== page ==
The past two years have proved unprecedented with quick sales, waiving appraisals, and over list sales prices. Another aspect of the fast paced sales that occurred included waiving home inspections. Competing against so many other buyers seemed daunting and buyers felt powerless if they needed financing for their offers to be accepted, in any price range.
With the days on market increasing and demand changing, buyers are now able to include inspections as part of their due diligence. It's never a good idea to waive a home inspection and especially on newly constructed homes. There are many that now regret doing so as they are discovering issues.
Even though a builder has their own checks and balances in new construction, it's always wise to consider getting a third party home inspection. Home inspectors typically visit a home as many as three times during construction to verify what's in the walls, including plumbing and electrical and inspecting the roof. How many times do new home buyers climb up on their roofs after all. NO ONE should be on a tile roof if they don't know how to walk it to prevent tiles from breaking.
With the strain of new construction, there have not been enough skilled labor and trades to complete these homes. And new construction build times have extended many months in large part to supply chain issues. So timing those inspections when items are installed is critical to providing a good inspection report.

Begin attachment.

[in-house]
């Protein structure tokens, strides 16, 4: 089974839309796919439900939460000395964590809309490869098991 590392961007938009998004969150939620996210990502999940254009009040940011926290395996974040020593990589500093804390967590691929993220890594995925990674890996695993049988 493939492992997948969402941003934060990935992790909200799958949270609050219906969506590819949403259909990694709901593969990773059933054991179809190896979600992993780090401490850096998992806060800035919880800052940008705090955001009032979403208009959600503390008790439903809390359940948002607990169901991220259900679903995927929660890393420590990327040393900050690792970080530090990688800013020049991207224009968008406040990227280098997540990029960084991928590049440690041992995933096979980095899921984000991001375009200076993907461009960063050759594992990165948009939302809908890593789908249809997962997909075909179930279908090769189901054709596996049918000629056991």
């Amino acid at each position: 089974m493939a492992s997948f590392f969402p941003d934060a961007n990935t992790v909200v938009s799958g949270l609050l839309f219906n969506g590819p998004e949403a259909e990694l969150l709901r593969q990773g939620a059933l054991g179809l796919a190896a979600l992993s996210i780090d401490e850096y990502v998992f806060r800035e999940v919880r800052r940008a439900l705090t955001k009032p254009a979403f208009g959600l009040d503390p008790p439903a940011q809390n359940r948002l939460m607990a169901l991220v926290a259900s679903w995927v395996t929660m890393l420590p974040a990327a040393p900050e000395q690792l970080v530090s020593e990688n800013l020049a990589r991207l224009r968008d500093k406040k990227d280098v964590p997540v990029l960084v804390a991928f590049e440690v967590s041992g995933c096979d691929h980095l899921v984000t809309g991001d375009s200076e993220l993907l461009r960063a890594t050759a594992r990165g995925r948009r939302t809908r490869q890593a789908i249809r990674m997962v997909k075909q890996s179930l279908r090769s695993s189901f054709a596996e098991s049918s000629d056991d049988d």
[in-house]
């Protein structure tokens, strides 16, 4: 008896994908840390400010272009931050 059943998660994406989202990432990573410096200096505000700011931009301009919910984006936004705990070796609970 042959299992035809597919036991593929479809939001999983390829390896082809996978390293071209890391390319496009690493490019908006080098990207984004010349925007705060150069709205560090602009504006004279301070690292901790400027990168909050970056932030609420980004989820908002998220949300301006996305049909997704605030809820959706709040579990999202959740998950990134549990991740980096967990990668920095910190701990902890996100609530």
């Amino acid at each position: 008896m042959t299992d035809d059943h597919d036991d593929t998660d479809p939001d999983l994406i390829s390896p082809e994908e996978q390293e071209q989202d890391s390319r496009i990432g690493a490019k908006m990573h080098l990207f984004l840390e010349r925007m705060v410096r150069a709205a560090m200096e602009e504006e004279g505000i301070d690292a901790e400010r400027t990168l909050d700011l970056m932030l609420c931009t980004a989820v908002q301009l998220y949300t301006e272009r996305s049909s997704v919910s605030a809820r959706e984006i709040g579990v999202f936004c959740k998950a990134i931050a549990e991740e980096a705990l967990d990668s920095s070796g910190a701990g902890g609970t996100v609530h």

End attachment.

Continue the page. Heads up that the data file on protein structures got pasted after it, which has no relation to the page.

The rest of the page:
Once the drywall is up, flooring laid, and kitchen cabinets installed, there is no way to know what's behind those items?
If you're considering a new home, make sure to work with a professional realtor that has experience with new construction. Just because there's a sales agent in a model home office, does not mean they represent you or will suggest a home inspection. Make sure your own interests are represented in what may be the largest single purchase you ever make!